Alan Patrick Mullery, MBE (born 23 November 1941), is an English former football player and manager. After enjoying a successful career with Fulham and Tottenham Hotspur in the 1960s and 1970s, he became a manager working with several clubs. He is now employed as a television pundit. He is also famous for being the first ever England player to be sent off in an international match.
|Full name||Alan Patrick Mullery|
|Date of birth||23 November 1941|
|Place of birth||Notting Hill, London, England|
|1976–1981||Brighton & Hove Albion|
|1984||Queens Park Rangers|
|1986–1987||Brighton & Hove Albion|
|* Senior club appearances and goals counted for the domestic league only|
Alan Mullery was a passing and defensive midfielder for Fulham (1958–1964, 1972–1976), Tottenham Hotspur (1964–1972) and England (1964–1971). He appeared in 364 games for Fulham (scored 37 goals), 312 for Tottenham Hotspurs (scored 25 goals), and 35 for England (scored 1 goal).
Mullery was a key player on the Spurs teams that won the FA Cup in 1967, the League Cup in 1971, and the UEFA Cup in 1972. In the UEFA Final, his header was the decisive goal in a 3–2 aggregate victory over Wolverhampton Wanderers. Mullery was on the 1975 Fulham team that lost the FA Cup final to West Ham United.
Mullery was an integral member of England’s 1970 World Cup squad, playing in all the side’s games in what proved a bitterly disappointing campaign. England, the defending champions, lost 3–2 to West Germany in the quarter-finals after having been up 2–0 in the second half. In that game Mullery scored England's first goal, the only time he tallied for his country.
Playing primarily as a deep midfielder, Mullery did not get many goals. Two he did score (the 1970 World Cup strike against West Germany; a 1973–74 volley from outside the penalty area against Leicester, voted the BBC's goal of the season) are well known and still talked about decades later.
When Mullery was appointed Crystal Palace manager in 1982, it prompted anger from Palace fans and a short-lived boycott from some Palace supporters.
Mullery guided QPR to a 7–0 aggregate win over KR Reykjavik in the 1st round of the 1984–85 UEFA Cup, but he was then involved in an extraordinary 2nd round UEFA Cup tie against FK Partizan. In the first leg, which was played at Highbury because of UEFA's ban on the artificial plastic pitch at Loftus Road, QPR beat Partizan 6–2, despite being 2–1 behind at one stage and down to ten men after QPR defender Warren Neill was sent off. In the second leg, Partizan won 4–0 in Belgrade to win the tie on away goals. Partizan's victory is, to date, one of only three occasions in the history of European competition where a team has overturned a four-goal first-leg deficit.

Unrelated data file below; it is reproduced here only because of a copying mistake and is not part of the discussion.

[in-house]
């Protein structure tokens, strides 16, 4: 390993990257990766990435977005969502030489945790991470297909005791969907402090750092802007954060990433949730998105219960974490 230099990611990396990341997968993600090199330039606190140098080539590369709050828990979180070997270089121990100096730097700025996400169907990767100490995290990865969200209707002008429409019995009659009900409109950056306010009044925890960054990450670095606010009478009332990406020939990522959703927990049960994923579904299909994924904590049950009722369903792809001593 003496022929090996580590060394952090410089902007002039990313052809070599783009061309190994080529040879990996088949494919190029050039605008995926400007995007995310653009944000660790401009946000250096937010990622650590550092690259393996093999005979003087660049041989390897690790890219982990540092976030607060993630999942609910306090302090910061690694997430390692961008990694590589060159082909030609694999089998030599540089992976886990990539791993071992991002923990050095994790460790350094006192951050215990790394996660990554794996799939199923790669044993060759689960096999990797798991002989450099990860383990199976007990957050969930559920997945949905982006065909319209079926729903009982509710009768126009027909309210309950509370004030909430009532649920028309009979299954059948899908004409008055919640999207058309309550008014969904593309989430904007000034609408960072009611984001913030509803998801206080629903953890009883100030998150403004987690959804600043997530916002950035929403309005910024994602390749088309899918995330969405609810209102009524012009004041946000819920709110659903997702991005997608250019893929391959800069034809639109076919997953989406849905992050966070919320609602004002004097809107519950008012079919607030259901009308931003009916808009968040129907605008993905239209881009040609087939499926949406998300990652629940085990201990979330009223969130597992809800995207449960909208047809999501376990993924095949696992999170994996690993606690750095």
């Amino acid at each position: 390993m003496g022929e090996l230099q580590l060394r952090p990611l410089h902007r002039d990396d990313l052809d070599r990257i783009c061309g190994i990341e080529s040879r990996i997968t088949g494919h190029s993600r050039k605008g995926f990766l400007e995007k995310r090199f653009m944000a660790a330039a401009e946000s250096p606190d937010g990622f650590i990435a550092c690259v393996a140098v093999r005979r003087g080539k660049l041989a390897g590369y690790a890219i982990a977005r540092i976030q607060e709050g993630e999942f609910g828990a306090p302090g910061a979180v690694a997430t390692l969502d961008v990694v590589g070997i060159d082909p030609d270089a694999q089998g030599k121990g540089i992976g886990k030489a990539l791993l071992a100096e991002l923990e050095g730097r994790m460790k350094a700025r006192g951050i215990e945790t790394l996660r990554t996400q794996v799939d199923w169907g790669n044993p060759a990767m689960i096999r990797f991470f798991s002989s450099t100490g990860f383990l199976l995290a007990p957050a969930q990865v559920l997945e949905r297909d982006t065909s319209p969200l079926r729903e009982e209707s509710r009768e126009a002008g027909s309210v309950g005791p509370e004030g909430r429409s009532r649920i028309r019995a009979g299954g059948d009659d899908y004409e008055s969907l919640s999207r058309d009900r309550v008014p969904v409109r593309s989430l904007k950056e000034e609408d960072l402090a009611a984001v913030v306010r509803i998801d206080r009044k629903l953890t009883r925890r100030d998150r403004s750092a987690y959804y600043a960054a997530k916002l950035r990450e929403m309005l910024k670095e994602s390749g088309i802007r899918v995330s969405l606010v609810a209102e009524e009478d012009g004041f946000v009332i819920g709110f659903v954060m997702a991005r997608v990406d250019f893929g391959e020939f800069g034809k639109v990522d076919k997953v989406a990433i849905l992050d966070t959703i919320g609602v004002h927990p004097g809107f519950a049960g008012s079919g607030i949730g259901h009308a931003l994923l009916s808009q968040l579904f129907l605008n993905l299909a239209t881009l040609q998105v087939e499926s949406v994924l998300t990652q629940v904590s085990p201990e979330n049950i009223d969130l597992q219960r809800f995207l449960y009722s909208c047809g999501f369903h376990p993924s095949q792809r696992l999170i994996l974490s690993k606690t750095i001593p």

Mullery's QPR side were also involved in an extraordinary home league match in September 1984 against Newcastle United. At half-time Newcastle were 4–0 up after a hat-trick from Chris Waddle. But QPR came back after the break to draw the match 5–5. Mullery was sacked after six months in charge at Loftus Road just hours after QPR had beaten Stoke. In 1985, Mullery said that his time at QPR "turned me into a monster". He suggested that the players couldn't overcome their disappointment that Venables had left the club. Mullery blamed what he called "the moaning, groaning bunch of players who treated me, themselves and their profession with contempt" for killing his love of football.
After leaving QPR, Mullery stayed out of football management for 18 months until the summer of 1986, when he took over for a second spell as manager of Brighton. He lasted seven months before being sacked in January 1987. Mullery said of his sacking by Brighton: "You love the game, then it kicks you in the guts."
Mullery had a brief stint as manager at Sussex non-league side Southwick F.C. He has worked for a number of years as a pundit for Sky Sports, and in September 2005 also briefly took a role with Conference club Crawley Town as a 'football consultant'.
After leaving QPR, Mullery entered into a deep depression, worsened by an unsuccessful business venture; he converted to Christianity, though his financial and emotional troubles continued until he began working in the media in the mid 1990s. Mullery is a Conservative.
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